A health care facility’s HVAC system is perceived to control temperature, IAQ, and energy costs, but the often-overlooked factor is relative humidity (RH) levels.

Excessive rh can breed mold and other airborne contaminants and nourish fledging infectious diseases, such as hospital acquired infections (HAI), which may drive up air conditioning energy costs. Controlling moisture will create better air comfort, a healthier environment, and reduce energy costs. Aside from patient wellbeing, rh levels should be kept in compliance with ASHRAE Standard 170, “Ventilation in Healthcare Facilities.”

Therefore, the challenge for hospital management is to maintain code compliance even though rh levels between rooms, such as a corridor, patient room, and surgery suite, for example, can vary greatly. Regardless of safe design precautions, such as controlling air changes and a room’s negative or positive pressurization, etc., moisture will migrate from room to room because of its affinity for a drier space. Thus, controlling the rh in each space will make it easier to control the various vapor pressures and moisture migration into other spaces.

Besides inherently excessive water use and high numbers of respiring occupants, moisture is also introduced through the HVAC system’s outdoor air induction required by ASHRAE Standard 170. Conventional, properly sized air conditioning uses excessive energy to compensate for its technologically limited moisture-removing capacity to reduce hot, humid summer outdoor air to optimal 50 percent rh levels.

In addition to enhancing IAQ, humidity control also decreases HVAC energy costs, which account for nearly half of a hospital’s total energy use, according to the U.S. Department of Energy (DOE) Building Technologies Program. Thus, hospitals should be designed to the worst-case scenario in terms of dew point (the temperature at which water vapor condenses into a liquid at the same rate it evaporates). A 50 percent humidity level throughout the hospital would negate the concern of monitoring vapor pressures for various rooms, except for special needs areas such as operating rooms (OR). Consequently, rooms can be conditioned at 2-5 degrees warmer, yet maintain the same comfort level.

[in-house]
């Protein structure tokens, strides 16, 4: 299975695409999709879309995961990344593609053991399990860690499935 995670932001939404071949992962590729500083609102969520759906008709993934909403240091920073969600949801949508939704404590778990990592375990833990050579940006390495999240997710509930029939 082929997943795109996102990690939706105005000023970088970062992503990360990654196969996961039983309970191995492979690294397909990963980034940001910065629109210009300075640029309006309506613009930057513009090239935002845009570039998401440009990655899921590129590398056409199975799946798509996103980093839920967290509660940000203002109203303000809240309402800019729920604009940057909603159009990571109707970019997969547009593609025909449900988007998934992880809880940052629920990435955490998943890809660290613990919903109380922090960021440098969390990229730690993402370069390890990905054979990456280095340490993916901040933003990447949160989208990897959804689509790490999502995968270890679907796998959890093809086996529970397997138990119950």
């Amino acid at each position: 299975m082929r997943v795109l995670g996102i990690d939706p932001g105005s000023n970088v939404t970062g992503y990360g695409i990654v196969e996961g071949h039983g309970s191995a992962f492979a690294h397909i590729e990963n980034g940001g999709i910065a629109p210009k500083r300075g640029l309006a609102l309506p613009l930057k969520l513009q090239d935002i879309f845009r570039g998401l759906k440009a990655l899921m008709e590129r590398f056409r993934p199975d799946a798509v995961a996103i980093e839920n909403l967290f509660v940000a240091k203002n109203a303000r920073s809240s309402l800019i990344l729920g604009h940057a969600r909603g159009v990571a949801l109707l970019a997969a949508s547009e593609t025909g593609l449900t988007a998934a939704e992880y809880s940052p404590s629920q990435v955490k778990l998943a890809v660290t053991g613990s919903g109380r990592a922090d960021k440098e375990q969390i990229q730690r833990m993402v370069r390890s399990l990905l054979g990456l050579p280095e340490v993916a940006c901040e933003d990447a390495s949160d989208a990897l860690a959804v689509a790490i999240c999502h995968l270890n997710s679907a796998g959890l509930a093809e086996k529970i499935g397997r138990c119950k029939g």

Energy recovery ventilation (ERV) is a growing trend in HVAC hospital retrofits. The ERV system incorporates a true enthalpy desiccant wheel to dehumidify outdoor air. A second wheel dehumidifies (if needed) and recovers energy from warm indoor ventilation air before a portion of it is exhausted outside through the HVAC system in a quantity similar to the inducted outdoor air.

This system helps to greatly reduce chiller and fan energy use and keep the indoor environment comfortable without having to overcool the space. Since conventional HVAC technology typically can’t handle heavy summer humidity loads, many hospitals potentially fall out of ASHRAE 170 compliance. Design engineers compensate for this disadvantage by oversizing the HVAC system, which can sometimes overcool the space in an attempt to lower rh levels. Oversizing carries significantly higher capital equipment and operating costs.